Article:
[Updated at 4:33 p.m.] With one eye on the clock, celebrity supporters of Troy Davis are using their platforms to continue to spread the word about the Georgia inmate.

[Updated at 4:31 p.m.] A Butts County Superior Court judge has declined to halt the execution of Georgia death row inmate Troy Davis, scheduled for 7 p.m. Wednesday.

Davis’ attorney Brian Kammer tells CNN the appeal is now being brought before the Georgia Supreme Court.

[Updated at 4:14 p.m.] Davis saw 25 visitors Wednesday during the six-hour window (9 a.m. to 3 p.m.) he was allowed to receive them before his scheduled 7 p.m. execution, according to the Georgia Department of Corrections.

The visitors included relatives, friends, clergy and an attorney.

[Updated at 3:06 p.m.] A look at Davis' schedule today at the Jackson, Georgia, prison where he is scheduled to be executed at 7 p.m., from CNN's John Murgatroyd:

9 a.m. to 3 p.m.: Visitation with family, friends, clergy and/or attorneys.

3 p.m.: Will undergo a physical.

4 p.m.: Last meal offered.

5 p.m.: Opportunity to record final statement.

6 p.m.: An optional sedative will be offered.

[Updated at 3:02 p.m.]  About 100 people have gathered outside the White House in Washington, D.C., protesting Davis' scheduled execution in Georgia. The crowd consists mostly of students from Washington's Howard University, CNN's Lesa Jansen and Bob Kovach report.

One of the protesters, Howard graduate student Tamatha Scott, said in a CNN iReport video that the students marched from Howard to the White House, responding to student leaders' call to protest on Twitter.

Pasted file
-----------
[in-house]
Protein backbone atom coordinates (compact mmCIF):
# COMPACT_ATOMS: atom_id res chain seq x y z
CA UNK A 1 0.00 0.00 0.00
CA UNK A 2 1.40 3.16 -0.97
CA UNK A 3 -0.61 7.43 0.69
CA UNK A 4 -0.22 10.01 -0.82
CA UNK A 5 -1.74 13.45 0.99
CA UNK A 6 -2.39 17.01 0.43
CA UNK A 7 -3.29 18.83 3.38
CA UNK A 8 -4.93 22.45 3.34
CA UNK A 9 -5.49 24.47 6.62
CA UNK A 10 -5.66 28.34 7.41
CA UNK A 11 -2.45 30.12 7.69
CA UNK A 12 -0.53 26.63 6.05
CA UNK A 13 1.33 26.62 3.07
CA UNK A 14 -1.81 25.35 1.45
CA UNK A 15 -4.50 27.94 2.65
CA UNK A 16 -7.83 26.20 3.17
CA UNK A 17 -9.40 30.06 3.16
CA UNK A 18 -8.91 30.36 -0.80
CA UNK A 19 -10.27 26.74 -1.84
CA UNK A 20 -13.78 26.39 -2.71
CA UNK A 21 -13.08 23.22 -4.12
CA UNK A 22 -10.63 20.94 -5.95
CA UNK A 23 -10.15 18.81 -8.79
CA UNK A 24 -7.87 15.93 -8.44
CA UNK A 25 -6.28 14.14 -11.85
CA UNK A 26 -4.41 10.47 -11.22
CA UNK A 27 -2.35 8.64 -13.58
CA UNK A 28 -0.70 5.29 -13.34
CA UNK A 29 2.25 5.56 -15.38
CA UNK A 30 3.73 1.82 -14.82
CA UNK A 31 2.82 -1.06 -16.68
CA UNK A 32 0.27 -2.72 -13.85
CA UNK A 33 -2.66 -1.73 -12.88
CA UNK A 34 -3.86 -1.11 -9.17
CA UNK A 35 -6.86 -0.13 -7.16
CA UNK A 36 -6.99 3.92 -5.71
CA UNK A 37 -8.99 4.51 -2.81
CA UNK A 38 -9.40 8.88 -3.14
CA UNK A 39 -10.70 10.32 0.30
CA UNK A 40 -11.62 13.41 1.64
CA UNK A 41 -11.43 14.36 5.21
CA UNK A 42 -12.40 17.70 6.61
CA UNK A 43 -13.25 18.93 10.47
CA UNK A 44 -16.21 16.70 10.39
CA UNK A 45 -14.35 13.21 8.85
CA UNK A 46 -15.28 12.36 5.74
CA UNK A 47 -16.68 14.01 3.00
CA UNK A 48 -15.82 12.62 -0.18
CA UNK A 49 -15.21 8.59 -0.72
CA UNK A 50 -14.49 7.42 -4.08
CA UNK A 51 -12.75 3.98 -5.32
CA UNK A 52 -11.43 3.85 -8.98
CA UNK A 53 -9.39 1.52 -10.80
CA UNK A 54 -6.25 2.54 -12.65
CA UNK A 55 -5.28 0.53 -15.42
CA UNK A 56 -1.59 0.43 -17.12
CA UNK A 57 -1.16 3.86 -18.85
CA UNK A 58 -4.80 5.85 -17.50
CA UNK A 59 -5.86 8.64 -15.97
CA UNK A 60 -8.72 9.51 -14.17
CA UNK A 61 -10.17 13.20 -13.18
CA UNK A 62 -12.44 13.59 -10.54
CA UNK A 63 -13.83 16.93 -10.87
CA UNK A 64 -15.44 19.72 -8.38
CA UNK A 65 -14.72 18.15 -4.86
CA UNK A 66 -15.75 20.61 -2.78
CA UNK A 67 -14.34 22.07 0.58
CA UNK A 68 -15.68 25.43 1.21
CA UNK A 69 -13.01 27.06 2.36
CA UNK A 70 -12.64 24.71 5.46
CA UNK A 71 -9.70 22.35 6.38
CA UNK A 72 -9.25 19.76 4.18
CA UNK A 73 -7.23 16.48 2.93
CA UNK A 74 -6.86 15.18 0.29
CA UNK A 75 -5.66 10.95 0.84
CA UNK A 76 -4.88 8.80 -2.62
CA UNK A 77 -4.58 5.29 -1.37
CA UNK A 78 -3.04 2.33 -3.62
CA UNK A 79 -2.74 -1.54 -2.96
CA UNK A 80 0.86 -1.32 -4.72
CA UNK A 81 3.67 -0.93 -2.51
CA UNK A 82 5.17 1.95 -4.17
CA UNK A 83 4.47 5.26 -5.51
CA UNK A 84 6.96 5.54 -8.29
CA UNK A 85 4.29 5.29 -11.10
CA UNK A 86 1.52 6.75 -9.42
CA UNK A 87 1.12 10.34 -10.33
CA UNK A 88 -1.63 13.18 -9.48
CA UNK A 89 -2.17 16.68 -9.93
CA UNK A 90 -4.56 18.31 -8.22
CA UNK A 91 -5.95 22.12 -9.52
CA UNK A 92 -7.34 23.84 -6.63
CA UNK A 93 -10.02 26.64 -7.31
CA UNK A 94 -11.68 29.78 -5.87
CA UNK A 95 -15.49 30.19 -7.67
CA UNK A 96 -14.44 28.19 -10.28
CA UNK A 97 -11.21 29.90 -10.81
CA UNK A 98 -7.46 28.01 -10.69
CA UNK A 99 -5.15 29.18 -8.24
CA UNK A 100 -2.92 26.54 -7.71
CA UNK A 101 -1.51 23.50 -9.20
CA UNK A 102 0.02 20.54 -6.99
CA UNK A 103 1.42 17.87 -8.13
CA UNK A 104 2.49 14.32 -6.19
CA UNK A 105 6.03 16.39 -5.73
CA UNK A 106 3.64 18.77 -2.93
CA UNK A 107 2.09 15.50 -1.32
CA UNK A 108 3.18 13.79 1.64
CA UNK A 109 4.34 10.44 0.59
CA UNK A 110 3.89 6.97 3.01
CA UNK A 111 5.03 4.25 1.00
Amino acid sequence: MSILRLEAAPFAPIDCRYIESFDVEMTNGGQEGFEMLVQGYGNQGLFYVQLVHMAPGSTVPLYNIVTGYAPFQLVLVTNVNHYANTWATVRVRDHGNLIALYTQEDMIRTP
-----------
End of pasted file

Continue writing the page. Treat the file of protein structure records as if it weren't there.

“I started seeing the tweets about it late last night. It has been a very peaceful protest,” Scott said.

CNN's Lesa Jansen took this photo of the protest:

[Updated at 2:38 p.m.] An example of the high-profile support that Davis has received: Cory Booker, mayor of Newark, New Jersey, posted the following to his Twitter account Wednesday afternoon:

"The State should not be executing Troy Davis. . . if there is even a chance that he is innocent, why execute?"

Davis has gained international support. Public figures including Pope Benedict XVI, Desmond Tutu and former U.S. President Jimmy Carter, entertainers such as Susan Sarandon, Harry Belafonte and the Indigo Girls, and others have joined with Amnesty International, the NAACP and other groups in supporting Davis' efforts to be exonerated. On Wednesday, the French Foreign Ministry issued a statement saying it "deeply regrets" the parole board's decision.

[Updated at 2:32 p.m.] Outside the Jackson, Georgia, prison where Davis is to be executed at 7 p.m., many of the speakers have struck hopeful notes, and some say they hope to change the system for the future, CNN's Emma Lacey-Bordeaux reports.

Many are holding hand-lettered signs, with messages such as, "Spare Troy Davis." Some have produced signs showing Davis' picture and the message, "NAACP says too much doubt."

One of the signs carried outside the Jackson prison refers to the NAACP's stance.

[Updated at 1:34 p.m.] Dozens of people have already gathered at the prison in Jackson, Georgia, where Troy Davis is scheduled to be executed by lethal injection Wednesday at 7 p.m. ET, CNN's Gustavo Valdes reported.

People gather Wednesday outside the prison in Jackson, Georgia, where Troy Davis is scheduled to be executed.

The Rev. Al Sharpton is among those at the site.

The group is praying and holding hands, Valdes reported.

[Updated at 1:28 a.m. ET]  The Georgia Department of Corrections told CNN it has denied a request by Troy Davis' lawyers to conduct a polygraph test.